Opting to bat first, the Proteas ruthlessly pounded the Windies bowling to amass 439 for two off their 50 overs, with opener Hashim Amla (153 not out), captain AB de Villiers (149) and Rilee Roussouw (128) all compiling centuries.
The total was a record for South Africa, narrowly surpassing their 438 against Australia in 2006, and was just four short of the world record of 443 set by Sri Lanka against Holland also nine years ago.
De Villiers grabbed the opportunity to also rewrite the record books, racing to a phenomenal hundred off a mere 31 deliveries to eclipse the old mark set by New Zealander Corey Anderson who reached his landmark off 36 balls, also against West Indies last year.
Requiring to score at nearly nine and over, West Indies were never really in contention when they chased, especially after big-hitting talisman Chris Gayle fell cheaply for 19 with the score on 36 for one in the fifth over of the innings.
His partner Dwayne Smith top scored with 64, wicketkeeper Denesh Ramdin hit 57 while Marlon Samuels and Jonathan Carter both struck 40. Darren Sammy chipped in with an unbeaten 25 down the order and captain Jason Holder, 21 not out, with the match long gone.
Seamers Morne Morkel, with two for 43, and Vernon Philander, two for 69, finished with two wickets apiece. Amla and Rossouw took command of the game for South Africa with a record opening stand of 247, as West Indies leaked runs at five an over through the first 20 overs.
The right-handed Amla faced 142 balls and hit 14 fours in compiling his 18th ODI hundred while Rossouw counted 11 fours and two sixes in a 115-ball knock, that brought him his maiden one-day century. Even then, their stand never hinted at a total beyond 400 as South Africa eased to 142 without loss at the half-way point of the innings.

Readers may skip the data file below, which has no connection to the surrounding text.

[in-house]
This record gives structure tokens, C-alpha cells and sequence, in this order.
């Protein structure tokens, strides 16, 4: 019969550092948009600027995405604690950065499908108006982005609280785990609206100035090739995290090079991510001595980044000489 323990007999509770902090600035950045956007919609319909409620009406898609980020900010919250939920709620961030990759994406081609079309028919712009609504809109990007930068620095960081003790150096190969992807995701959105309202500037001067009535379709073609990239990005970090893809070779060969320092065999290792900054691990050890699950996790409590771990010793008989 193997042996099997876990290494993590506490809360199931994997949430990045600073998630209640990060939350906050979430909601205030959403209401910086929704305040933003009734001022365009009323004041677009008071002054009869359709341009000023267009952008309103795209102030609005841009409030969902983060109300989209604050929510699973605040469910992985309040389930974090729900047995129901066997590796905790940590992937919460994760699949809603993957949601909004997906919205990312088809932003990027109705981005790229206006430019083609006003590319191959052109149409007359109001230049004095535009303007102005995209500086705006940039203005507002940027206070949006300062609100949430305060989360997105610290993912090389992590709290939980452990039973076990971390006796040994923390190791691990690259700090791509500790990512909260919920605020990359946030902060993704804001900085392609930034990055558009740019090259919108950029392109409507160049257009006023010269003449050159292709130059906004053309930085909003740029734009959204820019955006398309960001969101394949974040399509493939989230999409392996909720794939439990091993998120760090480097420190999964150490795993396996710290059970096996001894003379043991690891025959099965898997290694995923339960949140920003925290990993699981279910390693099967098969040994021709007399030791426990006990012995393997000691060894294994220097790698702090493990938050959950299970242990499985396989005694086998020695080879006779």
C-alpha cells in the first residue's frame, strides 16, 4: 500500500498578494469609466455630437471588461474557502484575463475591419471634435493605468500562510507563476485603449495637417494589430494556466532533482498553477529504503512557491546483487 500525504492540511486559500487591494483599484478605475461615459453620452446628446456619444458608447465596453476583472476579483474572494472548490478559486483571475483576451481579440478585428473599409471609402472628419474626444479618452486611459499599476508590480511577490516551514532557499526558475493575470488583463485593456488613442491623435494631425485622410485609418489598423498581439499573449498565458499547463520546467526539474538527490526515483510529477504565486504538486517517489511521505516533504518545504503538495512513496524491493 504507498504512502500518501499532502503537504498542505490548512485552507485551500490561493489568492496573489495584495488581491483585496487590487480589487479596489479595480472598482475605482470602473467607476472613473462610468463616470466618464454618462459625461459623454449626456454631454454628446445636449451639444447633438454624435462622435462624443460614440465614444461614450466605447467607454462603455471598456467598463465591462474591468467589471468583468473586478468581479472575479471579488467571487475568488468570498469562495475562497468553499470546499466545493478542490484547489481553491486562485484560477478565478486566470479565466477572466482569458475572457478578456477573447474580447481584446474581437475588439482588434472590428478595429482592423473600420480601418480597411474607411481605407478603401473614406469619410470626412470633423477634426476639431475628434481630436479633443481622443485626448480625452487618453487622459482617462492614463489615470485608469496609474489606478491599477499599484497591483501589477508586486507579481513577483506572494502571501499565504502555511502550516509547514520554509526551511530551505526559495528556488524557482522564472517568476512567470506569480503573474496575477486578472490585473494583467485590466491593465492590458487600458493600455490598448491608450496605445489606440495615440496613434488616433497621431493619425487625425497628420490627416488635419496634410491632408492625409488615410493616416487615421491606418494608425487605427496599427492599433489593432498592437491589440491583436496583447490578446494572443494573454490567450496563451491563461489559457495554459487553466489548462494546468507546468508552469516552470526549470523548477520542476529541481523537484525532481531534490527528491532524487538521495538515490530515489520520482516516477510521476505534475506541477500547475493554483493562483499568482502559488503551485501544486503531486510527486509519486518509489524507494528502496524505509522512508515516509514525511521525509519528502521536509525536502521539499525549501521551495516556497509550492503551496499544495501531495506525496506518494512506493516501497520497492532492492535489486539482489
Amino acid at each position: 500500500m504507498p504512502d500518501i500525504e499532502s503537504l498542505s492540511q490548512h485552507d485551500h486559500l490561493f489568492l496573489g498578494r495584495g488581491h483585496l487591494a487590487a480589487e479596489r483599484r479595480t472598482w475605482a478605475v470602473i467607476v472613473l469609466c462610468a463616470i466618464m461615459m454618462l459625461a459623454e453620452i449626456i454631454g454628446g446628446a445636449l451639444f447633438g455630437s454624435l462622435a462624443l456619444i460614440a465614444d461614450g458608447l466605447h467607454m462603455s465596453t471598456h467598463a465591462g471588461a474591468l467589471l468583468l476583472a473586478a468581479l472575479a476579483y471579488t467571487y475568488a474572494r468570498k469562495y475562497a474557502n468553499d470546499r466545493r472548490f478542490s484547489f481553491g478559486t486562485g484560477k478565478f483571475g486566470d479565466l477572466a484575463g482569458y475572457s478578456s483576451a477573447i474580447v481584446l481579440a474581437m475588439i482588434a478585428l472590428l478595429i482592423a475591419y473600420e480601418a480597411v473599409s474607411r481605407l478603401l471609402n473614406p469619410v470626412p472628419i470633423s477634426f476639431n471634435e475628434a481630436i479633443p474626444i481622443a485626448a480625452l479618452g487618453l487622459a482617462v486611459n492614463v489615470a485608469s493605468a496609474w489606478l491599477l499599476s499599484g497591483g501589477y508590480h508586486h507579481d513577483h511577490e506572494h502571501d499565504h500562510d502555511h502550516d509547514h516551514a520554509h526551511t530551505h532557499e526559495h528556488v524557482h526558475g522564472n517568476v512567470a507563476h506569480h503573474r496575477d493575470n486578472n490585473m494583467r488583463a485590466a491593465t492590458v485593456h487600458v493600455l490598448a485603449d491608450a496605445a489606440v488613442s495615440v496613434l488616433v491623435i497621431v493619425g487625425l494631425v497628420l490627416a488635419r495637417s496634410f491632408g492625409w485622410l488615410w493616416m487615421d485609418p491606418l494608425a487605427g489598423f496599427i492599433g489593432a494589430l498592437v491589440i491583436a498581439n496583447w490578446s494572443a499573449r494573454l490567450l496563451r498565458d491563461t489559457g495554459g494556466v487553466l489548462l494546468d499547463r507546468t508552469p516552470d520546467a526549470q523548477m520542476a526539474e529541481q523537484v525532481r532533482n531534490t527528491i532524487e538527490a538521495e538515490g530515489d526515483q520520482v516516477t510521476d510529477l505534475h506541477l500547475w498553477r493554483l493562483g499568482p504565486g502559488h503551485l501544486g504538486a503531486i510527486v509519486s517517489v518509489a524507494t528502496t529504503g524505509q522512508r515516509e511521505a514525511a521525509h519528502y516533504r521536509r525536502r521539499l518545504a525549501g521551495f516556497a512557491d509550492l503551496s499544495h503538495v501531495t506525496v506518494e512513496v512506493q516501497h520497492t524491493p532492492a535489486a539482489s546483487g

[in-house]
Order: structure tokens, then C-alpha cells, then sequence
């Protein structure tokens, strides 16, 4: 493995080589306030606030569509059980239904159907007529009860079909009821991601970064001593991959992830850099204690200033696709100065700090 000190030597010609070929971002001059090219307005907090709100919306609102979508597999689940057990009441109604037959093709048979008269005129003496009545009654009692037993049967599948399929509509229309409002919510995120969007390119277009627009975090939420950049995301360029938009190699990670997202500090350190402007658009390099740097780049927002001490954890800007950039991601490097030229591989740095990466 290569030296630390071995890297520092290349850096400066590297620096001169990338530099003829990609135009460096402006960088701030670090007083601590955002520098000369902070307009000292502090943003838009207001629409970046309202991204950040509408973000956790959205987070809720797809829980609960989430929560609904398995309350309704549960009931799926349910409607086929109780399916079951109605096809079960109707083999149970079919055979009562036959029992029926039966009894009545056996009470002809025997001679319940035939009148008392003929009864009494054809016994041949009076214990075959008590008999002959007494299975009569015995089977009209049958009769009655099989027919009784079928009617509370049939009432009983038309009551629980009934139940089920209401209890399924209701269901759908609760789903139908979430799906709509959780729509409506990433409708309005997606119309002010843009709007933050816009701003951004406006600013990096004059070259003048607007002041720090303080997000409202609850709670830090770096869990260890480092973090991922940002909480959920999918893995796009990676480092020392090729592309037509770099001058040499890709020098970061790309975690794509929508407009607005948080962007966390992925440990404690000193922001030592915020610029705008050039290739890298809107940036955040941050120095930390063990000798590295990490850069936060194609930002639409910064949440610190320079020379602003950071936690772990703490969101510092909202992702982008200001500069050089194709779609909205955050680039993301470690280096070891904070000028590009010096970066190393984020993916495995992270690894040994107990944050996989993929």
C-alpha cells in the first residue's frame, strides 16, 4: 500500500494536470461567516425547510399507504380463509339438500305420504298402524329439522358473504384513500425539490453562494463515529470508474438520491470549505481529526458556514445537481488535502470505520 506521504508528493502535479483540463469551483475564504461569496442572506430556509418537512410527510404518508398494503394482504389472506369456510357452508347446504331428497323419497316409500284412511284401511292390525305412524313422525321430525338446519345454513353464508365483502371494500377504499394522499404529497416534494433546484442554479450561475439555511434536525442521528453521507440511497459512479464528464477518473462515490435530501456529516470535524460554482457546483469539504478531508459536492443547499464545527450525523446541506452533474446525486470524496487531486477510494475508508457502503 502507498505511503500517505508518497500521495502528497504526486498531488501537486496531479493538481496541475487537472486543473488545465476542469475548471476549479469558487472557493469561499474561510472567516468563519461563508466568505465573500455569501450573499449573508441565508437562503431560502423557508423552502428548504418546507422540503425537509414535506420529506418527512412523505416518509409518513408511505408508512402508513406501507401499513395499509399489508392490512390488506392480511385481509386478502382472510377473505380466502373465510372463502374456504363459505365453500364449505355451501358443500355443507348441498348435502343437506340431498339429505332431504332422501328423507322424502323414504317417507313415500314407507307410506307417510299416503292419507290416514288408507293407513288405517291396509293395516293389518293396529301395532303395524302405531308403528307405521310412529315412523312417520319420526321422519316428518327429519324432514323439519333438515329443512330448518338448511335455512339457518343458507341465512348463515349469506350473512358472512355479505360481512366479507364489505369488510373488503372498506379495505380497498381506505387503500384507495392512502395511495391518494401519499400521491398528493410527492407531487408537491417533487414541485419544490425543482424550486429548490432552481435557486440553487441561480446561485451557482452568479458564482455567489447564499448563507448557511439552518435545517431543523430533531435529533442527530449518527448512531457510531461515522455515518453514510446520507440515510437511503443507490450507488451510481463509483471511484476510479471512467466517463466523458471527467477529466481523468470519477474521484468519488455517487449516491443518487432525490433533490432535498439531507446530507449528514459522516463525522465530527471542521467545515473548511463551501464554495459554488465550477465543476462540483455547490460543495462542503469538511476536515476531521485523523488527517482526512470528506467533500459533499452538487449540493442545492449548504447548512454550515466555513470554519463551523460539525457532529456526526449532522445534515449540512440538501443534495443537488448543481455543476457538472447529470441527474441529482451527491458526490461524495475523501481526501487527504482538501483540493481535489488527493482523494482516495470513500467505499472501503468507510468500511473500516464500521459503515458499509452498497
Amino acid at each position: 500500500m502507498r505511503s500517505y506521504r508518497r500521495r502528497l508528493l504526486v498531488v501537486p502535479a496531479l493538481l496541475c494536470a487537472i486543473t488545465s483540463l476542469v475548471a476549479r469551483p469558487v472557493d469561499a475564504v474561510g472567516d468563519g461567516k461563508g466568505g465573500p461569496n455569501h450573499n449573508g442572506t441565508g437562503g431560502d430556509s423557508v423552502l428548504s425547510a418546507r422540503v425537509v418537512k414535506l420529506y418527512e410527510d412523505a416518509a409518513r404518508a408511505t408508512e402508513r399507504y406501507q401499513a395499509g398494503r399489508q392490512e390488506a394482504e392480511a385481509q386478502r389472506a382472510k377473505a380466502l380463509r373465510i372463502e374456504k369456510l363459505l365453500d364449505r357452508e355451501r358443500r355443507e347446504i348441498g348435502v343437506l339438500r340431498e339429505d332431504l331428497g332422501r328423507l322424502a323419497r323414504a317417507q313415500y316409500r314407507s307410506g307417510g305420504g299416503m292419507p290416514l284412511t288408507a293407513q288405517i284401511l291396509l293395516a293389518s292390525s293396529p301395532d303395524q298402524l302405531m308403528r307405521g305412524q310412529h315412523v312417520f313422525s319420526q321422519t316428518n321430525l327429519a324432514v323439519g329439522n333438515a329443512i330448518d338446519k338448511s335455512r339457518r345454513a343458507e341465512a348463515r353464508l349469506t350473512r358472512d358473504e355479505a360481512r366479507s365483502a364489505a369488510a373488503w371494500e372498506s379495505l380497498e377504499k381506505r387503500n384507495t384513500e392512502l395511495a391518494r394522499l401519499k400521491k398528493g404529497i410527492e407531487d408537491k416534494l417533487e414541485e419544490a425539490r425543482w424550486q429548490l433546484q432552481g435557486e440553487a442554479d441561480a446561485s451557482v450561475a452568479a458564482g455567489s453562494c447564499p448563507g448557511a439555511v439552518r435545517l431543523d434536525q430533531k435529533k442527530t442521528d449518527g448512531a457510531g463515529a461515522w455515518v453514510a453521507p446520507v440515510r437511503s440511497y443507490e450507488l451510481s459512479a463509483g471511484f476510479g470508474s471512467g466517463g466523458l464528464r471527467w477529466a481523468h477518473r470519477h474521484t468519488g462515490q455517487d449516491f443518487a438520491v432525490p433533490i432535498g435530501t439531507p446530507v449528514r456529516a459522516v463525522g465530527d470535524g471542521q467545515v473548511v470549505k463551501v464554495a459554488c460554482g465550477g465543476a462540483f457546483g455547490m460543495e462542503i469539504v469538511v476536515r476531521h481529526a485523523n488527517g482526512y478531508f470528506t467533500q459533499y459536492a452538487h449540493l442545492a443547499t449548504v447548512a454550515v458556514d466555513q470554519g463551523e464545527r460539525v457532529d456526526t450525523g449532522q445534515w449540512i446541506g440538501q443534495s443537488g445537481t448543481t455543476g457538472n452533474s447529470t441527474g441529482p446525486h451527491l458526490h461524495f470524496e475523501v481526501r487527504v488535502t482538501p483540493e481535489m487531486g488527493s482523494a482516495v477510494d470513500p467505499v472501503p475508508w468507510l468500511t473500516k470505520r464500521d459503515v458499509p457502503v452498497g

The left-handed Rossouw, 25, was the first to his hundred with a single to deep mid-wicket off the last ball of the 34th over bowled by seamer Andre Russell, also raising the 200-run mark. Amla followed him three balls later in the next over from Dwayne Smith, carving the slow medium bowler to backward point for four.
Rossouw was really raising the tempo of the innings when he punched a Jerome Taylor half volley to Sulieman Benn at mid-off in the 39th. Any hopes of a further breakthrough were quickly erased as de Villiers set about the Windies attack with relish, posting 192 for the second wicket with Amla.
De Villiers smashed Russell for two four and two sixes in the 40th over which cost 22 runs and ripped into Holder in seamer’s eighth, the 42nd of the innings, which cost 24 runs and included three successive sixes and a four.
The over lifted de Villiers to his half-century off 16 balls and pushed South Africa beyond the 300-run mark. Remarkably, he needed only a mere 15 balls more to complete his hundred, the landmark coming in Holder’s ninth over which cost 23 runs, as the Proteas plundered an incredible 163 runs from the last ten overs.
Smith and Gayle then started brightly, gathering 36 for the first wicket at close to the required run rate.
Gayle seemed to be warming up when he lifted Philander for four to long on and then cleared the ropes in the same area off successive deliveries in the fourth over.
However, he holed out in the deep off Morkel in the next over and the Windies were further set back when left-hander Leon Johnson struggled 15 balls over one in adding 27 with Smith, before falling lbw to Philander in the tenth over.
West Indies then flourished through two half-century stands. Firstly, Smith put on 59 for the third wicket with Samuels who faced 48 balls and struck three fours and a six.
Smith, who consumed 65 balls and hammered nine fours and a six, played freely before finding JP Duminy running around from long off, as he tried to clear the boundary with seamer Farhaan Behardien in the 22nd over.
Three overs later, Samuels drove Philander for Behardien at cover to take a leaping catch, paving the way for an enterprising 83-run stand between Ramdin and Carter. Ramdin fashioned only his sixth one-day half-century off 55 balls, while Carter, in only his second ODI, played bravely in a 39-ball knock.
They were separated when Carter tried to pull one from fast bowler Dale Steyn and was caught at mid-on by substitute Wayne Parnell in the 37th over to leave the Windies on 231 for five. And any hopes of a miracle disappeared two balls later in the next over when Russell found the lap of deep midwicket with leg-spinner Imran Tahir’s long hop, to depart without scoring of the first ball he faced.